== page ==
The protection against gentamicin nephrotoxicity in the streptozotocin-induced diabetic rat is not related to gender
Heart Conduction System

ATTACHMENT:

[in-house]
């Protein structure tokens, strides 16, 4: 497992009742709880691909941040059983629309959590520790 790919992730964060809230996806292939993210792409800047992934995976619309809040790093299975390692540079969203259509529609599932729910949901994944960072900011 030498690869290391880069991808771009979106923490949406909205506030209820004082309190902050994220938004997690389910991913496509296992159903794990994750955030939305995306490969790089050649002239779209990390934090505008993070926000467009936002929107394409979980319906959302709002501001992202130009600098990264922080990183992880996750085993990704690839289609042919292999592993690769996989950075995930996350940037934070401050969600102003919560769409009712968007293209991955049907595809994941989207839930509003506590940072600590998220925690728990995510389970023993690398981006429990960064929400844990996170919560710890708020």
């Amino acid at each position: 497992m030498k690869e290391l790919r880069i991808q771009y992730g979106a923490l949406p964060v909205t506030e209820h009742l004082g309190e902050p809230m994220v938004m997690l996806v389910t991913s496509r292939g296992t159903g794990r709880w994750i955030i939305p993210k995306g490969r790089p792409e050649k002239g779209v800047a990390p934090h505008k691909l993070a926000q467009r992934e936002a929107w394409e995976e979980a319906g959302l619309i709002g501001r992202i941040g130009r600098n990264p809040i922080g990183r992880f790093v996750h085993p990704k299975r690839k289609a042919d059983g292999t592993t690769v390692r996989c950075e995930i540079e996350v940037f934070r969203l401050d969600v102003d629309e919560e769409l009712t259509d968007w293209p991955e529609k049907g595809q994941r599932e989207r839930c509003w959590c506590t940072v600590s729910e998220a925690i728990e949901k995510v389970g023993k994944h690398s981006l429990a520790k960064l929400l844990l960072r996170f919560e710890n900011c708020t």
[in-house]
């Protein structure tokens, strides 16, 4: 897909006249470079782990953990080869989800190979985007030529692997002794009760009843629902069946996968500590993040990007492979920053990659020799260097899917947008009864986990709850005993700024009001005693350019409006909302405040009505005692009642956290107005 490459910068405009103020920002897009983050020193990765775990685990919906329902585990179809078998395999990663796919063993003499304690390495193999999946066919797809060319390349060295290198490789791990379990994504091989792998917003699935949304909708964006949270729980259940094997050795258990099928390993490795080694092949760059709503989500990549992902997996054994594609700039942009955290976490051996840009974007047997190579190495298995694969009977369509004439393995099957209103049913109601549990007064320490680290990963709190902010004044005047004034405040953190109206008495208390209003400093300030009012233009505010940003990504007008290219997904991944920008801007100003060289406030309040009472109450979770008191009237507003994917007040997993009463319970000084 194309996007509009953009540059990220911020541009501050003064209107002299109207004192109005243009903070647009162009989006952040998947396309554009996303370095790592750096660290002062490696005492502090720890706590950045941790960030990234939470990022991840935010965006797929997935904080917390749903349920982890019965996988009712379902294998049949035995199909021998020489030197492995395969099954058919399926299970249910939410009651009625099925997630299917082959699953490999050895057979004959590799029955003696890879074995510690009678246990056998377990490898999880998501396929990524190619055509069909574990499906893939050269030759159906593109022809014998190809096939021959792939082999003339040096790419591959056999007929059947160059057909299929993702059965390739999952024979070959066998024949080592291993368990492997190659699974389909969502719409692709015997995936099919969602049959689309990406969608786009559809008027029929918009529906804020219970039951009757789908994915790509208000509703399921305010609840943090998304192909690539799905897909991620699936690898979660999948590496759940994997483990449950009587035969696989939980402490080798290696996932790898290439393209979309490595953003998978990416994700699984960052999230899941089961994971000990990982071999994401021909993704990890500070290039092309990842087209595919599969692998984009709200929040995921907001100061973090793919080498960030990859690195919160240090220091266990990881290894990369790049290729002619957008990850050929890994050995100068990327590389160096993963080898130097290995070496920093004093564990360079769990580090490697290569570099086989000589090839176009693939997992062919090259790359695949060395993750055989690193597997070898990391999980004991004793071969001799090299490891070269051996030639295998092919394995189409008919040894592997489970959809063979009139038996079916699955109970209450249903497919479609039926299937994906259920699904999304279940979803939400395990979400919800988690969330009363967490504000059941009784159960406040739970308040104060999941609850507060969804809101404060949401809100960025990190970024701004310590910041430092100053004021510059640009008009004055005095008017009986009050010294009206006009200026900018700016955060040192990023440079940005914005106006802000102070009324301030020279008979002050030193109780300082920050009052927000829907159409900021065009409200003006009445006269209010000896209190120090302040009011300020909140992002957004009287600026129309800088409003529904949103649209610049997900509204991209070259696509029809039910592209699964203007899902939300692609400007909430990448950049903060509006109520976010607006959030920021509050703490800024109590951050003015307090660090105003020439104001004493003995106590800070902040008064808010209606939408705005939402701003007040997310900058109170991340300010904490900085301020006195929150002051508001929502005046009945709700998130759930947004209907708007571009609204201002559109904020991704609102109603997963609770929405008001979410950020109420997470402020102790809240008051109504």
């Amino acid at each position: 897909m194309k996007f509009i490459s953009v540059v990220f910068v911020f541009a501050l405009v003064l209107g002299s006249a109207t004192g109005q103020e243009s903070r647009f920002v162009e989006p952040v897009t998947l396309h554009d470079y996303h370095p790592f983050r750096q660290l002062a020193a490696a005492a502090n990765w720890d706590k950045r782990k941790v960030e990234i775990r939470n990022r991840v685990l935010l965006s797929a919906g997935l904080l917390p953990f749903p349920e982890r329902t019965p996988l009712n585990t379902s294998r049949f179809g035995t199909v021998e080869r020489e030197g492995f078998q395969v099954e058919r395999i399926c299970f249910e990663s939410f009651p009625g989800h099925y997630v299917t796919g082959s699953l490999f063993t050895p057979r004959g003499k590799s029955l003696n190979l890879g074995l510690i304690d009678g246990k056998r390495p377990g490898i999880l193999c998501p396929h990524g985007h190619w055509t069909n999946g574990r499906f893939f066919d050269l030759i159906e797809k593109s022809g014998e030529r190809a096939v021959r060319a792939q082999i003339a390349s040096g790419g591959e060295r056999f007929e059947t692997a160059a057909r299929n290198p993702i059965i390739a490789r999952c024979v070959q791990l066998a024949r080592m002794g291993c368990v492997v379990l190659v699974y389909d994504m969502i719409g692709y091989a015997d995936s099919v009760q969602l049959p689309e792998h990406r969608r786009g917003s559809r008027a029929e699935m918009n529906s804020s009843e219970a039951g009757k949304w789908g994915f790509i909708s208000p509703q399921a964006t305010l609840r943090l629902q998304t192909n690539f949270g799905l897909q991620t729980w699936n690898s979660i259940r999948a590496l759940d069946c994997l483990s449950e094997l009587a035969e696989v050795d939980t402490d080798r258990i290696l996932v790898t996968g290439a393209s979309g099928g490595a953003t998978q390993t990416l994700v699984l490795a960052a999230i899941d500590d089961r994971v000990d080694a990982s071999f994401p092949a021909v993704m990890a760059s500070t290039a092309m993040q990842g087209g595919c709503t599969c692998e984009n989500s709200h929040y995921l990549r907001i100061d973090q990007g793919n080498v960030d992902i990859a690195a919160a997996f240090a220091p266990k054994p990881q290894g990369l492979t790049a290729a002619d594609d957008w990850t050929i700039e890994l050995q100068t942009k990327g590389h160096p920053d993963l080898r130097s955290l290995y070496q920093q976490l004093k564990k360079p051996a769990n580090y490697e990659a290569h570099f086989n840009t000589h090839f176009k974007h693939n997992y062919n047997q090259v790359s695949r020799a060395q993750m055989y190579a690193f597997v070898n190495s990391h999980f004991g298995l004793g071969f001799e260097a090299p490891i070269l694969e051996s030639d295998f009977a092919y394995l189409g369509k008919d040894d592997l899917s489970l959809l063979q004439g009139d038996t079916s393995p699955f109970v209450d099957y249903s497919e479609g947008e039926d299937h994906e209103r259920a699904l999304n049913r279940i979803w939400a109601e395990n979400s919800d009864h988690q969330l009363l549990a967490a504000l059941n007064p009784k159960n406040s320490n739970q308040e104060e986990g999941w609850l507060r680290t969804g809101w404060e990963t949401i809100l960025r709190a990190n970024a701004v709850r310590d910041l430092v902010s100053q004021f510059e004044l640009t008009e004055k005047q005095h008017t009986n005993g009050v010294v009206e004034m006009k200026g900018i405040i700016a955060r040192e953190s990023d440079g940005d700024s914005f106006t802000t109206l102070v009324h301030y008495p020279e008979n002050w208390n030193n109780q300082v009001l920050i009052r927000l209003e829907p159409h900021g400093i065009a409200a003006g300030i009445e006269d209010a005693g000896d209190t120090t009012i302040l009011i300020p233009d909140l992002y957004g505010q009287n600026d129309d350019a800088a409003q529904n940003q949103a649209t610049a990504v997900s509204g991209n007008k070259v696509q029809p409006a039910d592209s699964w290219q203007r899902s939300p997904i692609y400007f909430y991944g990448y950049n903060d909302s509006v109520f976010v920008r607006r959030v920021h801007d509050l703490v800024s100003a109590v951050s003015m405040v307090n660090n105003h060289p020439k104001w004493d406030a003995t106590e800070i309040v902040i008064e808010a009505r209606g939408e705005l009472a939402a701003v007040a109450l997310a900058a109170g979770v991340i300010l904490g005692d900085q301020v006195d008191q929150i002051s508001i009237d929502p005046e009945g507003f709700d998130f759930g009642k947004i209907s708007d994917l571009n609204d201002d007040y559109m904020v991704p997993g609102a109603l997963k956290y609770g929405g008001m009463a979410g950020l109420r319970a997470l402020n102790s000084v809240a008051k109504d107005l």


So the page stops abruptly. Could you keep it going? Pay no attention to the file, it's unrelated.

Since gender can influence the renal toxicity of a drug in a given species, the present study was undertaken to evaluate the role of sex in the protection against gentamicin (G)-induced nephrotoxicity afforded by diabetes mellitus (DM) in the rat. We have compared the effects of administration of G (40 mg/kg/day, for 14 days) on male and female DM Sprague-Dawley rats. Non-diabetic animals of both sexes receiving identical doses of G served as controls. At the end of the experiment on day 14, both female (F) and male (M) control groups had similar and marked evidence of nephrotoxicity: elevation of plasma creatinine (F 1.7 +/- 0.7; M 2.8 +/- 0.6 mg/dl), decrease in endogenous 24-h creatinine clearance (Ccr) (F0.3 +/- 0.1; M 0.2 +/- 0.1 ml/min/100 g BW), and histological evidence of severe acute tubular necrosis. In marked contrast, the DM rats showed no functional or morphological evidence of renal damage throughout the study regardless of their gender (day 14: plasma creatinine: F 0.2 +/- 0.03; M 0.2 +/- 0.02; Ccr: F 1.2 +/- 0.1; M 1.6 +/- 0.1 ml/min/100 g BW), and they also accumulated less G in their kidney cortex than the C rats. The male controls exhibited higher renal cortex accumulation of G than the female controls (p < 0.05), whereas the opposite occurred in the DM groups (p < 0.01). Because the validity of using Ccr for the evaluation of GFR changes in experimental nephrotoxicity has been questioned, we have compared, in a separate experiment, three different methods of estimation of GFR (simultaneous short clearances of inulin and Ccr, and 24-h Ccr) in conscious female Sprague-Dawley rats undergoing the same treatment with G described above. At no time during the study did the method used for estimation of the GFR influence the results. We conclude that male and female Sprague-Dawley rats with diabetes are functionally and morphologically equally protected against G. Furthermore, no gender-related differences in the magnitude of G-induced nephrotoxicity was demonstrated in the non-diabetic control animals.